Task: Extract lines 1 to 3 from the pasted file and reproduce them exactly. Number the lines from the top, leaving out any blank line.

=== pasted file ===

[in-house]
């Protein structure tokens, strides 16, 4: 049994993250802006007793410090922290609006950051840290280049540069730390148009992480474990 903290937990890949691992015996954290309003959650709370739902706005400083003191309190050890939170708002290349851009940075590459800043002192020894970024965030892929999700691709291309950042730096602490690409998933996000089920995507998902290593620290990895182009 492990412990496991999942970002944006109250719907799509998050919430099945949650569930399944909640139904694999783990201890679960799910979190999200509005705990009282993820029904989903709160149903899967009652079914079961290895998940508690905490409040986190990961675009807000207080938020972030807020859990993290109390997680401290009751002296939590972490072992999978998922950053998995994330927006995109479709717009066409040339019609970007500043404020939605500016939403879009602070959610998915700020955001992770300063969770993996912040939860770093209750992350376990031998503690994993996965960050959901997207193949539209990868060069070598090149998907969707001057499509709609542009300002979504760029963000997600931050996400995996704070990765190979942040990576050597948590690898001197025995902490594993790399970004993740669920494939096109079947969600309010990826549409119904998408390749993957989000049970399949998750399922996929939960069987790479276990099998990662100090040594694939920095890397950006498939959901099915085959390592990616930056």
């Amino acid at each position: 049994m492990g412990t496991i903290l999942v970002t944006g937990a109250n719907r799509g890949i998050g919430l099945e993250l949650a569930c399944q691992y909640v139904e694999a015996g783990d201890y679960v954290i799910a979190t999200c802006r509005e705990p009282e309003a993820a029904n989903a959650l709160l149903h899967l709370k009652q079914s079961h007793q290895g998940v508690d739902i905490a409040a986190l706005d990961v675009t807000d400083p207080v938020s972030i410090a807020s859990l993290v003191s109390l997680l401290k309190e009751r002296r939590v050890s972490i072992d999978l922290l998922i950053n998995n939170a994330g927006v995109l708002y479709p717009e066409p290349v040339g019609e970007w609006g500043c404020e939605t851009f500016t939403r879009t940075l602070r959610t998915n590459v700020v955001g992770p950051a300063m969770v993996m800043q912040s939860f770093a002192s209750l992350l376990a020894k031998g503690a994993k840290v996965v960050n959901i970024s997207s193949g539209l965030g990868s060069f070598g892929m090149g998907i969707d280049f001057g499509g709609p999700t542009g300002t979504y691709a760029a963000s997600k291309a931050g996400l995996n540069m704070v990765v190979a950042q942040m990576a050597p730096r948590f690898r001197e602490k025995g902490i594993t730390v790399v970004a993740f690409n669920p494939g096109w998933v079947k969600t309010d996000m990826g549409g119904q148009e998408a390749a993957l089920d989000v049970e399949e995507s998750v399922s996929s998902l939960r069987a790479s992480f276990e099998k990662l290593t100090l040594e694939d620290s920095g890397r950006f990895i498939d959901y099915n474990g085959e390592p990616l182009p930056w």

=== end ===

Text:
[in-house]
């Protein structure tokens, strides 16, 4: 049994993250802006007793410090922290609006950051840290280049540069730390148009992480474990 903290937990890949691992015996954290309003959650709370739902706005400083003191309190050890939170708002290349851009940075590459800043002192020894970024965030892929999700691709291309950042730096602490690409998933996000089920995507998902290593620290990895182009 492990412990496991999942970002944006109250719907799509998050919430099945949650569930399944909640139904694999783990201890679960799910979190999200509005705990009282993820029904989903709160149903899967009652079914079961290895998940508690905490409040986190990961675009807000207080938020972030807020859990993290109390997680401290009751002296939590972490072992999978998922950053998995994330927006995109479709717009066409040339019609970007500043404020939605500016939403879009602070959610998915700020955001992770300063969770993996912040939860770093209750992350376990031998503690994993996965960050959901997207193949539209990868060069070598090149998907969707001057499509709609542009300002979504760029963000997600931050996400995996704070990765190979942040990576050597948590690898001197025995902490594993790399970004993740669920494939096109079947969600309010990826549409119904998408390749993957989000049970399949998750399922996929939960069987790479276990099998990662100090040594694939920095890397950006498939959901099915085959390592990616930056």
């Amino acid at each position: 049994m492990g412990t496991i903290l999942v970002t944006g937990a109250n719907r799509g890949i998050g919430l099945e993250l949650a569930c399944q691992y909640v139904e694999a015996g783990d201890y679960v954290i799910a979190t999200c802006r509005e705990p009282e309003a993820a029904n989903a959650l709160l149903h899967l709370k009652q079914s079961h007793q290895g998940v508690d739902i905490a409040a986190l706005d990961v675009t807000d400083p207080v938020s972030i410090a807020s859990l993290v003191s109390l997680l401290k309190e009751r002296r939590v050890s972490i072992d999978l922290l998922i950053n998995n939170a994330g927006v995109l708002y479709p717009e066409p290349v040339g019609e970007w609006g500043c404020e939605t851009f500016t939403r879009t940075l602070r959610t998915n590459v700020v955001g992770p950051a300063m969770v993996m800043q912040s939860f770093a002192s209750l992350l376990a020894k031998g503690a994993k840290v996965v960050n959901i970024s997207s193949g539209l965030g990868s060069f070598g892929m090149g998907i969707d280049f001057g499509g709609p999700t542009g300002t979504y691709a760029a963000s997600k291309a931050g996400l995996n540069m704070v990765v190979a950042q942040m990576a050597p730096r948590f690898r001197e602490k025995g902490i594993t730390v790399v970004a993740f690409n669920p494939g096109w998933v079947k969600t309010d996000m990826g549409g119904q148009e998408a390749a993957l089920d989000v049970e399949e995507s998750v399922s996929s998902l939960r069987a790479s992480f276990e099998k990662l290593t100090l040594e694939d620290s920095g890397r950006f990895i498939d959901y099915n474990g085959e390592p990616l182009p930056w």